Building a Learning Environment to Be Proud Of

Teacher
Teacher (Photo credit: tim ellis)
By Garfield Morrison

One of my earliest memories from school in South Africa was of a teacher shouting, "children should be seen and not heard!", the same teacher had a severe squint and a tendency to throw the blackboard duster at kids she caught talking. Trying to watch her gaze to see if you were the potential target was always a challenge.

Classroom participation meant primarily listening to the teacher, keeping quiet and doing what you were told. Apartheid era South Africa in the 70's was a strange place to go to school, especially in the later part of the decade. Every Friday we were handed rifles, we marched, drilled and practiced for the possible invasion of the school.

Computers were unknown in the institution, I remember the outrage expressed by teachers when the first calculators started appearing. The consensus seemed to be that the only possible consequence was the complete cessation of future generations to be able to do mental maths.

When televisions first appeared in 1976 many teachers and religious leaders lamented the collapse of morality and frequently referred to a TV as "the devils box".

Today I live in Northern Ireland, my children (7 and 8) would look at me as if I were insane if I asked if they knew what a blackboard duster was. They really would think I was delusional if I told them about carrying guns at school or being caned for minor infringements of the rules.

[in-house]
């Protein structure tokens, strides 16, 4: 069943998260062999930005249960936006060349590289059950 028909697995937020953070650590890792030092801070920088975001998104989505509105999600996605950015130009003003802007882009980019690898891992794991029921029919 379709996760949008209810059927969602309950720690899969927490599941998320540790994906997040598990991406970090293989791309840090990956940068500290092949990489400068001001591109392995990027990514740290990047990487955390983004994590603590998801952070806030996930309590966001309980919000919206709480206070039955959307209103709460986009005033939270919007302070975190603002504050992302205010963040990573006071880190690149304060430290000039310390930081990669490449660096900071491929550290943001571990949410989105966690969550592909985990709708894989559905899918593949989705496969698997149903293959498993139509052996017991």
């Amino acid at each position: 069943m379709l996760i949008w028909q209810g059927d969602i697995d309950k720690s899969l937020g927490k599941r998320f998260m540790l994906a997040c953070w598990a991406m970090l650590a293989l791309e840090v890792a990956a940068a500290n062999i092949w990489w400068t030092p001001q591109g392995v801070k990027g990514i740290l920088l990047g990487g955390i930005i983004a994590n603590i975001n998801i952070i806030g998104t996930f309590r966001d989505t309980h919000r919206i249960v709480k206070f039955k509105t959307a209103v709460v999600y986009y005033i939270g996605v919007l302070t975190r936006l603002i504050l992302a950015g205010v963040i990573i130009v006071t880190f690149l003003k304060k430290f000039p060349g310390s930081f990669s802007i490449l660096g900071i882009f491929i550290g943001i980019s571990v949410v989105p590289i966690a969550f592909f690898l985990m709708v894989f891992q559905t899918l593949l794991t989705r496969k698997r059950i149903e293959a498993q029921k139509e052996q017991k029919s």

My children love school, their opinions are sought by their teachers, there is no corporal punishment, they do not have to learn to shoot. Technology is embraced, learning is interactive, the teacher facilitates learning rather than being the font of all knowledge. Textbooks are useful but Google, iPads, game based learning etc all play a role in their classrooms.

Working for a company that allows me to help transform the classroom experience from one of the passive absorption of information to active learning means I get to make a difference in people's lives.

It is not just the technology we create and sell that makes a difference but also the pedagogical approaches that we encourage. It is not just about acquiring information, it is about gaining understanding, knowledge and insight.

Who knows what the learning experience is going to look like for our grandchildren one day, it is enough to know that we are in the vanguard of learning technology today. By making a difference today we change the world of tomorrow.

Twitter: @garym213
Linkedin Profile: http://www.linkedin.com/in/garfieldmorrison

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